On October 24, Culver City forcibly displaced the Culver City residents living in an encampment on the south side of Venice Blvd under the 405. The city sent those residents across the street to the City of Los Angeles to board a bus to shelters elsewhere in LA, and all their tents and possessions were removed, set to be trashed for good in January.
Culver City waited until its Project Homekey and safe camping sites were open before starting sweeps like this, and then… they didn’t offer anyone that was displaced on Oct. 24 a spot in Project Homekey or safe camping. When they say “everyone was offered housing,” that’s a lie. Shelters aren’t housing.
It’s all for show. It’s all a farce. Culver City declared a homelessness emergency, took precious staff time to draft and pass an anti-camping ordinance (even though the city already had one on the books), and decided that the already in-progress Project Homekey and safe camping programs are all the housing we can afford —- most of our 300+ unhoused residents can just be forced out of town to be dealt with elsewhere.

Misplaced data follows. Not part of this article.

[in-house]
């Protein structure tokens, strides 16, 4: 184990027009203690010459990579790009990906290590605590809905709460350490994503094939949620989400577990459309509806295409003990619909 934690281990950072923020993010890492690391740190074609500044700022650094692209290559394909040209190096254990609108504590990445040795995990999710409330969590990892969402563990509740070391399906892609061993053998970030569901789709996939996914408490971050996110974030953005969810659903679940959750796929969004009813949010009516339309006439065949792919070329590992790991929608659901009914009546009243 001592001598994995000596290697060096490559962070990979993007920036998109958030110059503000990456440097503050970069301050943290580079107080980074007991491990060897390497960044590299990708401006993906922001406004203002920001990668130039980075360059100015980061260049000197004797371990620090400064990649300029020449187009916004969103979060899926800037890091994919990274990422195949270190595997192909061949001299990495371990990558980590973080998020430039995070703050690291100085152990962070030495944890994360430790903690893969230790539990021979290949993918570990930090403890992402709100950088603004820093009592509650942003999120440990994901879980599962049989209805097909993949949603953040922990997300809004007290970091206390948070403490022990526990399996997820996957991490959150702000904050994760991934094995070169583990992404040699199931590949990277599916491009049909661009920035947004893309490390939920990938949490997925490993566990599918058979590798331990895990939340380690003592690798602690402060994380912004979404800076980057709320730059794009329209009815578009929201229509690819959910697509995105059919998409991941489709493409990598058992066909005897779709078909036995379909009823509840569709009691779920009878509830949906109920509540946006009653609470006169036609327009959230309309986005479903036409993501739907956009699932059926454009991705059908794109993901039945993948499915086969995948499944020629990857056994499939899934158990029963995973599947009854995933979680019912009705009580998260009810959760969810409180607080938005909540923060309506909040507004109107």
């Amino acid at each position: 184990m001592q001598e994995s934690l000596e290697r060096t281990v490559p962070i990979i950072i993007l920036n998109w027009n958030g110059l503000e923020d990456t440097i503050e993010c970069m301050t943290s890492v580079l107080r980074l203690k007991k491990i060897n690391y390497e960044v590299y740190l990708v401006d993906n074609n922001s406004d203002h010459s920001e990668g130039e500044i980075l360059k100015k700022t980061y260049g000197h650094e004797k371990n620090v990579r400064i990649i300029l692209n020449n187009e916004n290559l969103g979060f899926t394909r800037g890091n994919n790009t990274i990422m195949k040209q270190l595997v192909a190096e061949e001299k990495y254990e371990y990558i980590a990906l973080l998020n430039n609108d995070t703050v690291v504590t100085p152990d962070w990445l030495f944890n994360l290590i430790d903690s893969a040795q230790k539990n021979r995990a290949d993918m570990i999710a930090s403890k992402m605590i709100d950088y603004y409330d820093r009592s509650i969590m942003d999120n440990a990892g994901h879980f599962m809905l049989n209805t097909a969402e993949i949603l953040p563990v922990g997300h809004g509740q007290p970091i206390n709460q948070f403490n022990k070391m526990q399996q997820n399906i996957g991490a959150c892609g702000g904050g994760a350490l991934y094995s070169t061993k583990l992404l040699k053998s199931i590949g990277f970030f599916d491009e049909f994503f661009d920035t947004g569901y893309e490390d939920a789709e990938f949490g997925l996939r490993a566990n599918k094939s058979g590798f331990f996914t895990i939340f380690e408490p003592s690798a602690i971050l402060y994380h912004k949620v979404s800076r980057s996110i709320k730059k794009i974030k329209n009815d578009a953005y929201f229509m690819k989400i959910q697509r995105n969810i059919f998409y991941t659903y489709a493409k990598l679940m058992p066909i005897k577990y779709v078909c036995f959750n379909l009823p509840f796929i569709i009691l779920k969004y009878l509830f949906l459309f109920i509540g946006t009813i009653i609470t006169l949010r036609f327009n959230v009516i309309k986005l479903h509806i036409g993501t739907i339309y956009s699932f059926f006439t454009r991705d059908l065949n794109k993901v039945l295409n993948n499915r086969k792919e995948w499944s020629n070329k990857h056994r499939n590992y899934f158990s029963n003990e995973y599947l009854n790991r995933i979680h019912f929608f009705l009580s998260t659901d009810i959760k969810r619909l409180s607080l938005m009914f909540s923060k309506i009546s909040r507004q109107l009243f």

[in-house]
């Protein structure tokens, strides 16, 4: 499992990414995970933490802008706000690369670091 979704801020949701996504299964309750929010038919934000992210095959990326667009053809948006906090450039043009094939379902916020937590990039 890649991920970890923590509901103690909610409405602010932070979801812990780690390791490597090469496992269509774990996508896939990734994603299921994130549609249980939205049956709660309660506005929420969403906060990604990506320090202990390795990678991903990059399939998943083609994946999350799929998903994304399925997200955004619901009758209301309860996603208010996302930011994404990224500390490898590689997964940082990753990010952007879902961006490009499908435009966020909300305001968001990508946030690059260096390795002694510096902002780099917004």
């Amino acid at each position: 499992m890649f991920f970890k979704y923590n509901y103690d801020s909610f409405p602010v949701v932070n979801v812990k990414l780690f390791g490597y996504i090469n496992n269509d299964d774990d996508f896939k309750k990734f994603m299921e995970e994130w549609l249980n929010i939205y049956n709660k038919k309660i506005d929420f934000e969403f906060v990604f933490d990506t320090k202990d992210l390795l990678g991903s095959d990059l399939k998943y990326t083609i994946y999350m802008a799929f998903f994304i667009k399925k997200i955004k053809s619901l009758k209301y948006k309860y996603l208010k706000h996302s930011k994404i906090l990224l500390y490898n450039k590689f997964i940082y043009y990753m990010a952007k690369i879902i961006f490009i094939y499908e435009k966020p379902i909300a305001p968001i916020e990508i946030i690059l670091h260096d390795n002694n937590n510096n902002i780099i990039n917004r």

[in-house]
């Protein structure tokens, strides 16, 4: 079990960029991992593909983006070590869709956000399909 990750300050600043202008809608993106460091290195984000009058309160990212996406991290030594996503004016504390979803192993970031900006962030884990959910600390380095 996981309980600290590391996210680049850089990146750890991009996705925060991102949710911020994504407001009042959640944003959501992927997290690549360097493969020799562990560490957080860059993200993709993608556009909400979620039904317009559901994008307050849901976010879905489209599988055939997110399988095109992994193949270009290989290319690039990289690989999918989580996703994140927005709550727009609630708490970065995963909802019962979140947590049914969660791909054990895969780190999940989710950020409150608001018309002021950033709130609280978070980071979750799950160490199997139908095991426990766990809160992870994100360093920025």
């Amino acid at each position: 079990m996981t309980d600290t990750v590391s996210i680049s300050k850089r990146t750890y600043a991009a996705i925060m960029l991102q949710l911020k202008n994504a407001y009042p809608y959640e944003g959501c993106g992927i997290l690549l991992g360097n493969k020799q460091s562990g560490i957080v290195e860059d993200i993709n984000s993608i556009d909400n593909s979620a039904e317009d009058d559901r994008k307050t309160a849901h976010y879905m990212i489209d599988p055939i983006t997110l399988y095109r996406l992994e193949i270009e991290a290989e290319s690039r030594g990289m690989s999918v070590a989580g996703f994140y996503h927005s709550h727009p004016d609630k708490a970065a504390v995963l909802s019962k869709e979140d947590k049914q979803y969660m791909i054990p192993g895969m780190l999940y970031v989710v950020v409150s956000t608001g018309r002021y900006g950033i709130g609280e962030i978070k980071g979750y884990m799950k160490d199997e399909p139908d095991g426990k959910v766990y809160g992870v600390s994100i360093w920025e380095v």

Of course, the city has money to pay for a new PR hire to snap a smiling photo of Mayor Albert Vera helping to displace poor people and issue a press release spinning this sweep as “care and compassion.”
Meanwhile, the most vulnerable Culver City residents are bearing the brunt of the harm. Study after study shows that “encampment abatement” actions like this (1) don’t reduce the number of people living on the streets, and (2) disconnect folks from services and healthcare, causing more overdoses and setting folks back in efforts to get placed in real housing.
If sweeps don’t help the people on the streets, then what’s the point? Culver City’s Oct. 24 sweep was an act of immense cruelty.